Wonder who those vocal leaders are…? It’s asinine a sports team is compiled of these athletes who refuse to do their research and help protect their teammates. Here’s the quotes from Gelb’s piece (recommended subscription) if you can’t see them above:

Many Phillies players have bristled at MLB’s protocols, but they are the same set of rules for every team. Team officials will not divulge how many players aren’t vaccinated. It is a meaningful number, to the point that months ago, the Phillies were certain they would never reach the 85 percent threshold. The clubhouse’s contentious relationship with the vaccine is driven by a handful of influential players who have voiced opposition to it. Some of them have already contracted COVID-19 and consider the antibodies as enough protection, although the CDC recommends people who’ve had the virus still be vaccinated. Other Phillies players have questioned whether injuries they’ve suffered were a result of vaccine side effects.

When Kintzler experienced neck pain, he attributed it to a Johnson & Johnson vaccine he received in the first week of the season. His body, he said, shut down and that forced him to compensate during an outing. Didi Gregorius has told teammates he thought the vaccine led to his psuedogout diagnosis. When asked last month if he had a theory about what caused his elbow issues, Gregorius said: “I have no clue. So, I’m not sure. Let’s go with that. Because if I start saying things, it’s going to turn into a whole thing.” Archie Bradley alluded to the vaccine when he injured his oblique in April.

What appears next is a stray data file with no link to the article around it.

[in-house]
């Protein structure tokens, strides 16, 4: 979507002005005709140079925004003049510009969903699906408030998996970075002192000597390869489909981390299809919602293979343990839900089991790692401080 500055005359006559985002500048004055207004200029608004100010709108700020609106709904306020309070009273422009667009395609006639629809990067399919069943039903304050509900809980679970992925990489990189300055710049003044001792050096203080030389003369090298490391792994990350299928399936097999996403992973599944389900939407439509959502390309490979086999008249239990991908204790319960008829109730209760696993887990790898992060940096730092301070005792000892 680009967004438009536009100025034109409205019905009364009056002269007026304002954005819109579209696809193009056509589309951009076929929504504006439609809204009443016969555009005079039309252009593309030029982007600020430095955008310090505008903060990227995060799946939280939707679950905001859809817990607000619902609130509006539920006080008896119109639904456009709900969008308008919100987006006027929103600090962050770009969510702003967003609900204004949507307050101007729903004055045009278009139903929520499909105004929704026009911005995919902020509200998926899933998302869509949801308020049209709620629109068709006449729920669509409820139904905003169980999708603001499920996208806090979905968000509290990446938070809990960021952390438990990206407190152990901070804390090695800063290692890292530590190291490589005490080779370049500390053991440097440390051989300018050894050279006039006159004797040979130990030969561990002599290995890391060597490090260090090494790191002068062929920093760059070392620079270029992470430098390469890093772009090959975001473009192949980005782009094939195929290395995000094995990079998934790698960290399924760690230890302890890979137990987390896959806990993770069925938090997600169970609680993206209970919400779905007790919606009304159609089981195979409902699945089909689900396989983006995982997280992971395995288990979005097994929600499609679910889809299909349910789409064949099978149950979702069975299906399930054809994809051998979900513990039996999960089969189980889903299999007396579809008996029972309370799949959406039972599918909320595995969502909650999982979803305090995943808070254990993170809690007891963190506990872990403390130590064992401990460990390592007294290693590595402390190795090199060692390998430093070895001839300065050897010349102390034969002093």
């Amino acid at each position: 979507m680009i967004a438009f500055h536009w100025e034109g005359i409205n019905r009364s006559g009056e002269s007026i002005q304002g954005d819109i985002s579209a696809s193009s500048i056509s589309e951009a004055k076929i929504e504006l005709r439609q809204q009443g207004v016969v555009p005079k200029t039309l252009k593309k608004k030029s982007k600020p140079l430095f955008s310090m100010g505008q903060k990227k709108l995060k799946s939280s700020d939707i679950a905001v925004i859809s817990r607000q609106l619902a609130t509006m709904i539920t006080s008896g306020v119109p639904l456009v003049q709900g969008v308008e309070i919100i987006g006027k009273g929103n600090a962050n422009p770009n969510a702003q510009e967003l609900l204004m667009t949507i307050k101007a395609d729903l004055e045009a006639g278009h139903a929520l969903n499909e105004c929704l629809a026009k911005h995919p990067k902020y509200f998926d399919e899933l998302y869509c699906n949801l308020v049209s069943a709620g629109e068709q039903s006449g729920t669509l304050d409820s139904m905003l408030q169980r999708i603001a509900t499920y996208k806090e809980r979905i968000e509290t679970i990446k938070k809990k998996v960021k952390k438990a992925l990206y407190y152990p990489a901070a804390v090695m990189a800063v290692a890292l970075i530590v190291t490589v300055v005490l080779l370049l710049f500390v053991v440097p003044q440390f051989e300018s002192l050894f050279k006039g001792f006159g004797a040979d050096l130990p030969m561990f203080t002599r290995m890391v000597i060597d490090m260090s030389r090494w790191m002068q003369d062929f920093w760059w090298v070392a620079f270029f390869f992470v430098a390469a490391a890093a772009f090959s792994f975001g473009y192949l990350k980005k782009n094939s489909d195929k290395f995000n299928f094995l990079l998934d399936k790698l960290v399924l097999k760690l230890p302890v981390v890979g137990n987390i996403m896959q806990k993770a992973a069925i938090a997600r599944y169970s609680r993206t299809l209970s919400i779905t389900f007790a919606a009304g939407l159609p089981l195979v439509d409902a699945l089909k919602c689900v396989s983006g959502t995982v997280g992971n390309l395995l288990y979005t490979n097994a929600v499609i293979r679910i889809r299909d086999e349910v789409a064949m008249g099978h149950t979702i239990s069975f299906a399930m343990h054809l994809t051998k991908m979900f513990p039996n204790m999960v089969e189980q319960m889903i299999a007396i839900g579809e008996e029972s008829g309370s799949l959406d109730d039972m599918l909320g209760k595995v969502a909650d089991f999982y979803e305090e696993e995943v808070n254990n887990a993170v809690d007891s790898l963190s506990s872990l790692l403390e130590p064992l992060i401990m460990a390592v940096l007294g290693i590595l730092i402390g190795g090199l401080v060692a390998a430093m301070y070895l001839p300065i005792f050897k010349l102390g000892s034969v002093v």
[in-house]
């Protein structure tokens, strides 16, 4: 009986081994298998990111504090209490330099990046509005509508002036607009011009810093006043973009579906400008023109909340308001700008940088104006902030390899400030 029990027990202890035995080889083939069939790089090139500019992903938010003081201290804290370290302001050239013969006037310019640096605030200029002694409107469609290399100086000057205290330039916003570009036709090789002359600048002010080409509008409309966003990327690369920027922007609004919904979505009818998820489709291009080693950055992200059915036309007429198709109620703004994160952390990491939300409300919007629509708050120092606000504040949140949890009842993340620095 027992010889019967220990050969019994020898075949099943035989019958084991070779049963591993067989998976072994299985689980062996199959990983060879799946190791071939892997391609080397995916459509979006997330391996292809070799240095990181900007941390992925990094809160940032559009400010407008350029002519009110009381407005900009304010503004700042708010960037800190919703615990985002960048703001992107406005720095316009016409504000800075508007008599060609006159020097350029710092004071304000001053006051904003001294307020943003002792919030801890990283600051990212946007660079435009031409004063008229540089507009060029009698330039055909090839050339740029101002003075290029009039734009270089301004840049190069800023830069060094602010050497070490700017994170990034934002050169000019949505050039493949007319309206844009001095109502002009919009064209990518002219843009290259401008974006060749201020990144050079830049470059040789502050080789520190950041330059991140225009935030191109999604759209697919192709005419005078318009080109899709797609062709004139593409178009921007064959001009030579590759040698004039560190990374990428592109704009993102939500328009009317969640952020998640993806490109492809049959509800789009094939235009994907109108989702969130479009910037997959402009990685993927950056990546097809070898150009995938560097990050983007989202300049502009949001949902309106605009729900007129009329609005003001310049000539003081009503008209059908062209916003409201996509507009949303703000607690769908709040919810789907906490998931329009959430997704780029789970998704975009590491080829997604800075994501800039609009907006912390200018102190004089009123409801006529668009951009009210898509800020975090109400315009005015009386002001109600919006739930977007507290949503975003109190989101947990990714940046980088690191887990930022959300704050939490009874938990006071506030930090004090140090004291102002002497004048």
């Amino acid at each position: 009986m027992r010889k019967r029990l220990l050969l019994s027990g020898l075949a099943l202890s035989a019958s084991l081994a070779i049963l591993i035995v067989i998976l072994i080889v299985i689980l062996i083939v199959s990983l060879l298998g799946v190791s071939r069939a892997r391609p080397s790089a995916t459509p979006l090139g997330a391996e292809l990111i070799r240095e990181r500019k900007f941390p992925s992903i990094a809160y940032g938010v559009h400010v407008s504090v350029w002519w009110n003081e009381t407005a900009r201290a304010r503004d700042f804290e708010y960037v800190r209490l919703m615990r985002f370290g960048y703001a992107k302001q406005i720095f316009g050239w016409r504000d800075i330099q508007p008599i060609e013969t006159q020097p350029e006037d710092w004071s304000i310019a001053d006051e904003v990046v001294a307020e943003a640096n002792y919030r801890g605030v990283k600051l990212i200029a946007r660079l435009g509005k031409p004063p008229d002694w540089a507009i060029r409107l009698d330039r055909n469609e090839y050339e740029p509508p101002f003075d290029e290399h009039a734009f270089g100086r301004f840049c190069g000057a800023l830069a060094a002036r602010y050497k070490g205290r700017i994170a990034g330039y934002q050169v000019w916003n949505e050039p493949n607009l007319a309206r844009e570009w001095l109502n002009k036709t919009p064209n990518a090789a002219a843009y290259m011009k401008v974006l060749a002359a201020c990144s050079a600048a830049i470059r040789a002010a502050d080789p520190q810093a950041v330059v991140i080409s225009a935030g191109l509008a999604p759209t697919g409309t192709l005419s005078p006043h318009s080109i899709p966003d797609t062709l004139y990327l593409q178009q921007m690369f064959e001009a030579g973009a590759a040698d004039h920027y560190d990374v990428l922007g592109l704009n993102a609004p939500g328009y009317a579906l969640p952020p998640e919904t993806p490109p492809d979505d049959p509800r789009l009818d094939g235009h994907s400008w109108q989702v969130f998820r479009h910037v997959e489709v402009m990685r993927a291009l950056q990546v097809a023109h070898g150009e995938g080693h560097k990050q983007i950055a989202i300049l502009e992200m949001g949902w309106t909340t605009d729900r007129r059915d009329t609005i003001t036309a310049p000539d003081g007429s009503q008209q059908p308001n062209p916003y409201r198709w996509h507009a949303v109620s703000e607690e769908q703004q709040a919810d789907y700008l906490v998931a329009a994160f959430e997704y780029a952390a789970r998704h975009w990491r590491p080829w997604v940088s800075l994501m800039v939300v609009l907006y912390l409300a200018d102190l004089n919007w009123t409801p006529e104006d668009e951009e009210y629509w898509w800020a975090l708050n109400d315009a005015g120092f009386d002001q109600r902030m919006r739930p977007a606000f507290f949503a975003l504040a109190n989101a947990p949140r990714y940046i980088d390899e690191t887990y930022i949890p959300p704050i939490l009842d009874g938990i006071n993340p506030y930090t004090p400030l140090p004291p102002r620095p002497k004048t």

It’s been a talking point inside the clubhouse, although the club’s medical staff has attempted to dispel those theories.

“I think everyone should recover for a week from that thing,” Kintzler said of the vaccine last month. “Archie strained his oblique after it. (Matt) Joyce had back problems. There has to be some science behind it.”

I honestly can’t believe Kintzler said that, because how many guys do we see randomly straining their oblique taking a practice swing? During a bullpen session? It happens often. For these guys to attribute their own ailings to a vaccine while a good percentage of the clubhouse is against it seems a little… too convenient. I’m lucky – I didn’t have any symptoms after my first vaccination shot, and had a mild fever and arm soreness after the second one that didn’t even last 12 hours. But I’m protected. And that’s the belief that everyone should have when it comes to a public health crisis issue.

It’s clear many don’t do research on their own, or take in research that is conveniently lined within their own belief system. It’s a sad state of affairs, and it could cost the Phillies a playoff run for the 10th straight season, despite hanging around in the standings with the toughest schedule in the first half.

So, as a diehard fan that wants to see a Red October more than anything, the makeup of the Phils’ clubhouse is downright shameful and embarrassing.

You can follow Nick Piccone on Twitter (@piccone_) and e-mail him at [email protected]. You can read his pro wrestling articles on PhillyVoice here.